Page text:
Mobile Phone Use While Driving - Business Media Group
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Mobile Phone Use While Driving

If a driver is caught interacting with their phone in any way, this is classed as a driving offence. Driving law doesn’t differentiate between a   sending a text message or making a phone call and changing a music playlist or declining an incoming call. The only legal way to interact with your phone while driving is using voice commands.  , this depends on whether you’re distracted while interacting with your mobile device to the point of not paying due care and attention.

In March 2017, the fine for using a mobile phone driving offences increased to £200, and the number of penalty points that could be issued was raised to 6. These are the penalties if you’re caught committing a driving offence, however, the impact of these actions can be fatal. Using a mobile phone while driving was shown, by a department of transport report, to be responsible for 33 deaths, 90 serious injuries, and over 300 minor injuries in the UK in  .

IAM Roadsmart, a UK road safety charity, estimated that 12,000 people were prosecuted for mobile phone driving offences in the same year. If someone is accused of committing any driving offence, not only using a mobile phone while driving, you need to contact a driving offence lawyer.

You should avoid committing any kind of driving offence. This ensures your and other road users’ safety. You will also not be at risk of a large fine, long driving ban, or penalty points going onto your licence.

To avoid committing a mobile phone driving offence, you need to understand exactly what one is. It isn’t as simple as not texting or making a call while you’re driving.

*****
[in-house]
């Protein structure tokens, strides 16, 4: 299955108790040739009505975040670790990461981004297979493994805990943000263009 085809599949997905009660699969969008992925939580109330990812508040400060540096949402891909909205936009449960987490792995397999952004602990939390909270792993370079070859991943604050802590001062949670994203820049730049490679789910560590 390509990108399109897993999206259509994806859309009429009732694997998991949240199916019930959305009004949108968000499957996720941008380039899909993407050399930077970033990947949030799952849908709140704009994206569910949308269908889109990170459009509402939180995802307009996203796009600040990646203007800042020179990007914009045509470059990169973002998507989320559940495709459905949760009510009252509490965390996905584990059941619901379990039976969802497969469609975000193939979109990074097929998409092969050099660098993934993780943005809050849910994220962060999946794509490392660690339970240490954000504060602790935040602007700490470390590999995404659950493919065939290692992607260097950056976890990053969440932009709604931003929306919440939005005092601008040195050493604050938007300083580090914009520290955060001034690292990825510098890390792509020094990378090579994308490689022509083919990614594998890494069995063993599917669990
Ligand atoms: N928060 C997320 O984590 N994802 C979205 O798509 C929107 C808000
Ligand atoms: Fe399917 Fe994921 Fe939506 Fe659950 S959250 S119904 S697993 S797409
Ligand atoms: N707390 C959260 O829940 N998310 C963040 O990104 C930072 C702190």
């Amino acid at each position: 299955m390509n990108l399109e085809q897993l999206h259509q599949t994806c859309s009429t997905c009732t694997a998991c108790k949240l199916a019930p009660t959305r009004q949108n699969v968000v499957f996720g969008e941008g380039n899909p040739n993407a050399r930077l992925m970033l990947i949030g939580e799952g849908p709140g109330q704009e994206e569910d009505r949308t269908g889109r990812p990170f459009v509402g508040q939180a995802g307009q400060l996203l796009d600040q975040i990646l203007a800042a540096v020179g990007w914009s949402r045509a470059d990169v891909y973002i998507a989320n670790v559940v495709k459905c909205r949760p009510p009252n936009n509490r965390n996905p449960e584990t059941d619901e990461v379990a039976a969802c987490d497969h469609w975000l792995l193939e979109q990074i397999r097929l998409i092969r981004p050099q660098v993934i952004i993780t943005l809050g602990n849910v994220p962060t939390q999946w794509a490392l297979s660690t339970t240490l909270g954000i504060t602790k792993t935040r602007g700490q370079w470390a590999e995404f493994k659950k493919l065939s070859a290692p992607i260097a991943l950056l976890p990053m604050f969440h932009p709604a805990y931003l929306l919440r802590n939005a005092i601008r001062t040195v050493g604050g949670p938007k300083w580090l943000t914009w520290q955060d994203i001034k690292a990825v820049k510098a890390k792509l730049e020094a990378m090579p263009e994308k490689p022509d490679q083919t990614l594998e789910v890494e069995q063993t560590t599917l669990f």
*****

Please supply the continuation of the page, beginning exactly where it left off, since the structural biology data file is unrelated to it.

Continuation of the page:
What Is A Mobile Driving Offence?

Drivers can use their phone as a sat-nav as long as it’s turned on before they commence driving. During the journey, it’s not legal to change destinations, for example. If you need to change any aspects of the navigation system, stop at a safe place and turn off the vehicle.

Although this may seem obvious, it’s important to note that traffic jams or stop lights do not count as a safe place to stop. If the driver is considered to still be in control of their vehicle, it’s a driving offence to interact with their mobile phone.

what will happen if i get a driving offence as a new driver?

If you’ve recently passed your driving test, the consequences of using a mobile phone while driving are much higher. In the first two years of driving, if you receive 6 penalty points or more on your licence, it will be revoked by the DVLA.

The punishment is less severe for drivers not classed as ‘new’, this is people who have been driving for more than two years. However, if the driver receives six or more penalty points on their licence in 3 years, they may face a driving ban for at least 6 months.

Whether you’re a new driver or have years of experience, committing a motoring offence can also increase your insurance premiums. You may also receive a criminal record, which could affect your job prospects. These are two reasons why the impact of using your mobile phone while   can be massive.

The police have six months from the date of the alleged offence to issue the driver with a fixed penalty notice. They also have two weeks to serve the registered keeper of the vehicle with a notice of intended prosecution (NIP). A NIP essentially is the police informing someone that an offence has been recorded and that they intend to pursue prosecution.

If you receive a notice of intended prosecution, you have to fill in the required information and return it in 28 days or less. Failing to do this when accused of committing a driving offence can lead to six penalty points, a £1000 fine, a driving ban, and a court summons.

Whether you want to contest the notice or not or are unsure over any aspects of it you still must respond within the 28 day period.

If you need assistance with a motoring offence, contact BP Collins driving offence solicitors who will advise you on your situation.

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